"In the Middle East, at the end of the day, much of the development is driven by government-related entities," he said. "Even those that are so-called nongovernment are major families that are operating out there. They are all closely linked. It is a pretty tight-knit community, and the reality is you've already seen a big bond issue largely underwritten by Abu Dhabi. I think that Dubai itself may be under pressure, but there is sufficient liquidity within the U.A.E. as a whole to sufficiently manage the situation."

In an interview podcast available on Emirates Airlines, Mohammed bin Ali al-Abbar, director general of the Department of Economic Development and chairman of Emaar, which is developing the Burj Dubai and Dubai Mall, said the U.A.E. has taken necessary steps to protect the economy.

"The global situation is affecting everyone," al-Abbar said. "The good news in the Middle East is that the fix really starts from the banking system. The banking system in the Middle East is quite healthy. The banks have been regulated in a first-class manner."

Still, he said, consumer sentiment and "a little bit of tourism has been affected."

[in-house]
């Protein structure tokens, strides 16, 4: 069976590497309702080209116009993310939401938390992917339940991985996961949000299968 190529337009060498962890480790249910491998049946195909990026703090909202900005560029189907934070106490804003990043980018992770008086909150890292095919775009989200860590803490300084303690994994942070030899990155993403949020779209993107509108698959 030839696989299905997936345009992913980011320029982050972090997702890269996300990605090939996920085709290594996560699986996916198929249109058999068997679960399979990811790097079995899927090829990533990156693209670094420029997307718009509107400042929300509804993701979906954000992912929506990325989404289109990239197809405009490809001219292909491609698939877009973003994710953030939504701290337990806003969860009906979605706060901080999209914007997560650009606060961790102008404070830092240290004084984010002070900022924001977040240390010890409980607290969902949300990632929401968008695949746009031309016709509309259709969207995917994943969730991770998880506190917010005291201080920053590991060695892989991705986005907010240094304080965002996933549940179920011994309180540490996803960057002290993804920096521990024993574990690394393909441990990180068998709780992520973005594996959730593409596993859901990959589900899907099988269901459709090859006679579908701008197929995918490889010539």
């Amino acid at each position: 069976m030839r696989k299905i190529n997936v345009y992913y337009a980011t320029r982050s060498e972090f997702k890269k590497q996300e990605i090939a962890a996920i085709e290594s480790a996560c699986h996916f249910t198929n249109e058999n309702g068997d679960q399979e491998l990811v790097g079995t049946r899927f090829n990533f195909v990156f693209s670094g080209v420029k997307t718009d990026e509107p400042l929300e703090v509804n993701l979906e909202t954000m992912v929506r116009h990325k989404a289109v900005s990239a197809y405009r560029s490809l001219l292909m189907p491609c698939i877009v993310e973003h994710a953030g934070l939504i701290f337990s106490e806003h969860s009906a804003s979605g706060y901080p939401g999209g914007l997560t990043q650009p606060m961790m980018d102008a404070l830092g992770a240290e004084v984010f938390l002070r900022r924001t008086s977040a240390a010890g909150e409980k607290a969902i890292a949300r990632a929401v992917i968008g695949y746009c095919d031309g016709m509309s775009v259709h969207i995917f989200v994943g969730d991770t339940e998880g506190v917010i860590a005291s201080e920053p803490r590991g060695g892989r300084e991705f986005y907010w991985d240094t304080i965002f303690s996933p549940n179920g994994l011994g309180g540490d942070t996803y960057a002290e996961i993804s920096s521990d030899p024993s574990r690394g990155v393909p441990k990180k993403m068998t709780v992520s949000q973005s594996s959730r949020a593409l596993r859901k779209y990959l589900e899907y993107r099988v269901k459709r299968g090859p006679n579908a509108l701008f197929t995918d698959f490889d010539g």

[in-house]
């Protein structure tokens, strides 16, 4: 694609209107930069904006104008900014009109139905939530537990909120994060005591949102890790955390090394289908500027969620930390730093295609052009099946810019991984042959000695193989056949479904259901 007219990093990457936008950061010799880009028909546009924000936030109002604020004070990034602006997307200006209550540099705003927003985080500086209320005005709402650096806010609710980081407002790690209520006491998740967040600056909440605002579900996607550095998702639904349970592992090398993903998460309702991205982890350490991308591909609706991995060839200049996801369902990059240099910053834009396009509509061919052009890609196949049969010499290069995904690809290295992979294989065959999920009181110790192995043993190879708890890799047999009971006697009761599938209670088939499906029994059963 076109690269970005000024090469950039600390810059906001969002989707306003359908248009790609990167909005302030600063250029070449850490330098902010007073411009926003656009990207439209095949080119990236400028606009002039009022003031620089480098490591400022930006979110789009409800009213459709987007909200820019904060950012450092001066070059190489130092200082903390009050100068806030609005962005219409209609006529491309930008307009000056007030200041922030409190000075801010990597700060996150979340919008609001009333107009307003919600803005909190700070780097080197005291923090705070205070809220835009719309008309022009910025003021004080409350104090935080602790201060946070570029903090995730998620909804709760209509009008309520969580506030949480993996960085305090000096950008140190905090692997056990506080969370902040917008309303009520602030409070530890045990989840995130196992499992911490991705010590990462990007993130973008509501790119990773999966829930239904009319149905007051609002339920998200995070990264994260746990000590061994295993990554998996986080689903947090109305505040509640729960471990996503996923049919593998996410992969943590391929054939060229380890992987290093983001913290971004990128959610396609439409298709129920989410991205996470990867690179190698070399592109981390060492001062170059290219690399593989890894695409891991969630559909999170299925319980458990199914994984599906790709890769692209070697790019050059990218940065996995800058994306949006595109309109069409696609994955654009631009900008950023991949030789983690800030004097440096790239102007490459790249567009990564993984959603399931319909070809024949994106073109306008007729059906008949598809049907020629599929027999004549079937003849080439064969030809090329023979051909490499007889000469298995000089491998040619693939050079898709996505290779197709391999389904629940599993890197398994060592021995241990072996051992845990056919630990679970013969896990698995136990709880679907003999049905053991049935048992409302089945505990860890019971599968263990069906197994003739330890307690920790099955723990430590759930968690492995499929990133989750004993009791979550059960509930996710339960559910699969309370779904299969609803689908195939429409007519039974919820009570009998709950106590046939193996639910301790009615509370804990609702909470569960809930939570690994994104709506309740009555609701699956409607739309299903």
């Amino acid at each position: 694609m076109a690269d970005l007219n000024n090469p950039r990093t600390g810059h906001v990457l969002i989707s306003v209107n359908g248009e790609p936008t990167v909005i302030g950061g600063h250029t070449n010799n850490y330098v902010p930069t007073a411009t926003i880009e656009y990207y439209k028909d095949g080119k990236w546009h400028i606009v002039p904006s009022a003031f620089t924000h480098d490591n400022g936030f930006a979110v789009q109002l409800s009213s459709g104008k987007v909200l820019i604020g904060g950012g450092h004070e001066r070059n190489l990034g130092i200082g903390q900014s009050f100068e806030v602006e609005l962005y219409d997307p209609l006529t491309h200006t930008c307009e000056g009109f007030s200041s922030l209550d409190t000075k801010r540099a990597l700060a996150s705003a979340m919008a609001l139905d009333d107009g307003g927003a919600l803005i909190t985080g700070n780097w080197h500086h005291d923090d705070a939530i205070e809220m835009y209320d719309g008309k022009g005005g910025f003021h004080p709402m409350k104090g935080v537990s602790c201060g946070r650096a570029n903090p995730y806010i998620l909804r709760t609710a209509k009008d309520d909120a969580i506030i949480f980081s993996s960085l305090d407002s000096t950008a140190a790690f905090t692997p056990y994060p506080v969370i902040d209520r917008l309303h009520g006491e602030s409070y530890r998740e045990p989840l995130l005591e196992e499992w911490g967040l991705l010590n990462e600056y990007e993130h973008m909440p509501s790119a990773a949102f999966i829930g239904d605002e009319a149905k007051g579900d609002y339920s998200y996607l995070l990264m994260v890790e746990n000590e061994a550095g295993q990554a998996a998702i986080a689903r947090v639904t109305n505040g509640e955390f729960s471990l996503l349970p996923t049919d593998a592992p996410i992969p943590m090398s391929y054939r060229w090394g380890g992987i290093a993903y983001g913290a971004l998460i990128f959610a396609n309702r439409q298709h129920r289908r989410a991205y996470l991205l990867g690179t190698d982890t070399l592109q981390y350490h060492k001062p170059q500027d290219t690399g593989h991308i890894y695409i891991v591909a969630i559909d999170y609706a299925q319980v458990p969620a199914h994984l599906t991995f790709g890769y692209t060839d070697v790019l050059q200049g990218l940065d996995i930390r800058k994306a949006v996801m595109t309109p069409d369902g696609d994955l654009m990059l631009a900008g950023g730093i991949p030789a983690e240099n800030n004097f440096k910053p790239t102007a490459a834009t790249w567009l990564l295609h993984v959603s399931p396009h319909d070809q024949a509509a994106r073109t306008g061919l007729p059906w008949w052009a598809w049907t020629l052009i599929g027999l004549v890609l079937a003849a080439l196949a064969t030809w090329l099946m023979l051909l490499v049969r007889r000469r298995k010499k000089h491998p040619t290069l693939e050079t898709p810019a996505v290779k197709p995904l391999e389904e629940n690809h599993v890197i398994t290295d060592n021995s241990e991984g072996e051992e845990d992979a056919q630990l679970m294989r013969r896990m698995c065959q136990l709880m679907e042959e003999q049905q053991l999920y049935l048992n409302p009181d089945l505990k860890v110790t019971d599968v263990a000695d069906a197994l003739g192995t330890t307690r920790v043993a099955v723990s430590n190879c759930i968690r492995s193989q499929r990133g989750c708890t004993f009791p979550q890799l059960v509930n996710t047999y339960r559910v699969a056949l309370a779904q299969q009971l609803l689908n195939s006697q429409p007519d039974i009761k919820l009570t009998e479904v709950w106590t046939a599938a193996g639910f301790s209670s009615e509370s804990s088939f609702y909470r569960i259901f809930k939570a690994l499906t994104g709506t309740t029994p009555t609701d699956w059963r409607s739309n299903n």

Asked if the recently opened Dubai Mall and the planned September opening of the Burj Dubai will be affected by bad timing, he said, "It depends on who you are dealing with. If you are dealing with a developer that has leveraged heavily ... then I think you would have a challenge. Thank God we are smart. We are lucky. We don't have that issue."

A lingering question, though, is how al-Maktoum's grand vision for Dubai might be blurred in the long term by the current crisis.

"In a year-and-a-half, two years, one year, as the world gets back on its feet, I think this development and the city of Dubai are ready to be at the front," al-Abbar said.

Chappell and de Haast agreed that the country's future, especially its tourism markets, remains rosy.

"I think demand will bounce back," de Haast said. "As a destination, one thing that Dubai is very good at is marketing itself extremely well."

Chappell said Dubai has "had a big shock" that will serve in some respects as a reality check.

"They had a big scare," he said. "But what's not to like? They are going to come back, and they are going to come back strong. ... They might be more selective in their projects, scale back some of the more ridiculous ones. But I think in many ways, as ridiculous as this sounds, this whole thing will have done them a huge favor."